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Public editor: Notes on gender and photo selection

Marie-Philip Poulin of Canada (29) reacts after scoring on U.S. goalkeeper Jessie Vetter (31) of the women’s gold medal ice hockey game at the 2014 Winter Olympics on Feb. 20, 2014, in Sochi, Russia.

David J. Phillip/Associated Press

Here's a little quiz.

An article on four financial advisers asks their advice about putting together a lasting RRSP strategy. Two of them are described as married with children. The other two have no reference to marital status or children.

Can you guess the gender of the first two? You are correct if you said both are women.

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If you are going to describe someone's physical appearance, marital status etc., ask yourself first: Would I do this for a man or, in the case of diversity, would I do this for a different ethnicity or religion?

In this case above, my answer would be no.

To catch up on a few other issues this week:

I have been asked why there was a beautiful wrap cover of the winning Olympic men's hockey team in Monday's Globe but not the same treatment of the victorious women's team last Friday. The answer is that Monday's paper covered the conclusion to the Games. There was a large (half of the front page) photograph of the winning women last Friday.

I'm still receiving letters about the photo of a man on fire from last week. Here's a great one from one reader:

"I was very surprised to read about the criticism levelled at The Globe and Mail for publishing the front-page picture on Feb 19th.

"No other picture of the situation in Kiev 's Independence Square published by The Globe before or since had the profound effect on me that picture did. Not even the picture of the activists taking shelter behind the barricades, so reminiscent of the iconic images from the two world wars, made me sit up and take notice in the way the image of the man in flames did.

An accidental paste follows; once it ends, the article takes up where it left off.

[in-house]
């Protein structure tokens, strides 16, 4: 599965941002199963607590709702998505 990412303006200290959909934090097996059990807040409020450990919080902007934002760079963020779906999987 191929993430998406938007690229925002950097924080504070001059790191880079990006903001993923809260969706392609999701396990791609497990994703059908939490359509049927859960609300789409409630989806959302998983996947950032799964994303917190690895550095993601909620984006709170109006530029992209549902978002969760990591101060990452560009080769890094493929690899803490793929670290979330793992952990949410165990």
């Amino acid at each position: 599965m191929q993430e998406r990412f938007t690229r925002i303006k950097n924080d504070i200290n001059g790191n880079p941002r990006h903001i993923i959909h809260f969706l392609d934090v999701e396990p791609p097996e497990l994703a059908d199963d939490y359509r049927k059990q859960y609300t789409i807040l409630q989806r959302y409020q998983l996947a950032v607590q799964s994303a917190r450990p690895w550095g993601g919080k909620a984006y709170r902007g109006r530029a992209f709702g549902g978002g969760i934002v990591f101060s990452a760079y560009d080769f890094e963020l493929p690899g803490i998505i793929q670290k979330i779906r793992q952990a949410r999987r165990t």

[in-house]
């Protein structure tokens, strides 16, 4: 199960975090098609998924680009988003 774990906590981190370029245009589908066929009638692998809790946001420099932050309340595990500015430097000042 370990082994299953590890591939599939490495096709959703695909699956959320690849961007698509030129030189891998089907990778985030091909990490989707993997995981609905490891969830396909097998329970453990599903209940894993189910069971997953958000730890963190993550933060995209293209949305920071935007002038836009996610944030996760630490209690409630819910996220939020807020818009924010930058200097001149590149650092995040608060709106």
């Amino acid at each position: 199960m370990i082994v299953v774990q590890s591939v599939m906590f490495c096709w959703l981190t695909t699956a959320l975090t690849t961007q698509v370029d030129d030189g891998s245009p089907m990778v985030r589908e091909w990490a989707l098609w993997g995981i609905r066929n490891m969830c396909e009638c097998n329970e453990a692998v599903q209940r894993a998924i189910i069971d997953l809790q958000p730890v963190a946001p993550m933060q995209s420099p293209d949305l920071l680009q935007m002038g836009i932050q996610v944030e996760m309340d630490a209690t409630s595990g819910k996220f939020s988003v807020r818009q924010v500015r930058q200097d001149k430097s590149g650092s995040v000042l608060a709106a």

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"Because, on 9/11, I had the TV on and saw the second plane hit the World Trade Center live, that is not the still image I remember from that day. The newspaper image that remains with me is the picture of the man in his business suit, covered in that stifling ash, walking up the street stunned and stricken, and looking for a way to get home.

"The picture of the dead giraffe was truly horrific. But surely the story was not only that the animal had been been deemed dispensable, shameful in itself, but that this horror was conducted in front of visiting children, rather than quietly at night. But then there would have been no picture and no public awareness.

"Sadly, I am beginning to feel that Canadians have become too comfortable and insulated to the realities of life lived by other inhabitants of our world.

"In order for Canadians to be truly citizens of the world with a moral authority to take a stand on international atrocities, we have to see and contemplate the difficult images and allow our outrage to be real and authentic."

Well said.

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About the Author
Public Editor

Sylvia Stead has been a reporter and editor at the Globe since 1975, after graduating from the University of Western Ontario in Journalism with a minor in Political Science. She won the Board of Governors Award there in 1974. As a reporter, Sylvia covered courts, education and Queen's Park. More


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